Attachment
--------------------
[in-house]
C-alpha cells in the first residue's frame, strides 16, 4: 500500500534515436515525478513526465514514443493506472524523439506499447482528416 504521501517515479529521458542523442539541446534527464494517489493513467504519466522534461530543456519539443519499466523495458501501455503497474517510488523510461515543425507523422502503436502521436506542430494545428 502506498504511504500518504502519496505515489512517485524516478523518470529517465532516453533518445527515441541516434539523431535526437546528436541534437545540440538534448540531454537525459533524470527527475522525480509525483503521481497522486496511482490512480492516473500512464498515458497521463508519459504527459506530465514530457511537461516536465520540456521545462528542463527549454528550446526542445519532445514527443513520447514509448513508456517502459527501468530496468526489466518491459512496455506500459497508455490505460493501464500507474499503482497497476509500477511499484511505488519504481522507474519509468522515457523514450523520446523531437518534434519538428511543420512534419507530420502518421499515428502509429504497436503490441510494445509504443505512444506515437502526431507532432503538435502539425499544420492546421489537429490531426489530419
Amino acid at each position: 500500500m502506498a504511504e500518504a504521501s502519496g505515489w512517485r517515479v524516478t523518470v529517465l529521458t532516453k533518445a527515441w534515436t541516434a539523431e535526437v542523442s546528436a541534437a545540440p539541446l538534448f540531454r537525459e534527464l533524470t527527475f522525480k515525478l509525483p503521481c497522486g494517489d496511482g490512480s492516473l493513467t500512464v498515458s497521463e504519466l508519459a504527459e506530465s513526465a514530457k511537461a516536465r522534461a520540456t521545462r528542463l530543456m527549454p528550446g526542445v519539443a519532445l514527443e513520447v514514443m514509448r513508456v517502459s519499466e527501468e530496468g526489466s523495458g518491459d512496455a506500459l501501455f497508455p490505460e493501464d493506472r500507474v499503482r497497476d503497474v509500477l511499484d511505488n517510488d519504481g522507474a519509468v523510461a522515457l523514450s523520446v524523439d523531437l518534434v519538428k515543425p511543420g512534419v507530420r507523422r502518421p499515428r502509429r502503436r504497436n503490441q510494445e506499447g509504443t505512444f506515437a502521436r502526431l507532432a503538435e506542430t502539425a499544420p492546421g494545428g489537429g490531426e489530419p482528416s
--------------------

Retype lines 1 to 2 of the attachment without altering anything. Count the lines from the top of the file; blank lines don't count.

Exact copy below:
[in-house]
C-alpha cells in the first residue's frame, strides 16, 4: 500500500534515436515525478513526465514514443493506472524523439506499447482528416 504521501517515479529521458542523442539541446534527464494517489493513467504519466522534461530543456519539443519499466523495458501501455503497474517510488523510461515543425507523422502503436502521436506542430494545428 502506498504511504500518504502519496505515489512517485524516478523518470529517465532516453533518445527515441541516434539523431535526437546528436541534437545540440538534448540531454537525459533524470527527475522525480509525483503521481497522486496511482490512480492516473500512464498515458497521463508519459504527459506530465514530457511537461516536465520540456521545462528542463527549454528550446526542445519532445514527443513520447514509448513508456517502459527501468530496468526489466518491459512496455506500459497508455490505460493501464500507474499503482497497476509500477511499484511505488519504481522507474519509468522515457523514450523520446523531437518534434519538428511543420512534419507530420502518421499515428502509429504497436503490441510494445509504443505512444506515437502526431507532432503538435502539425499544420492546421489537429490531426489530419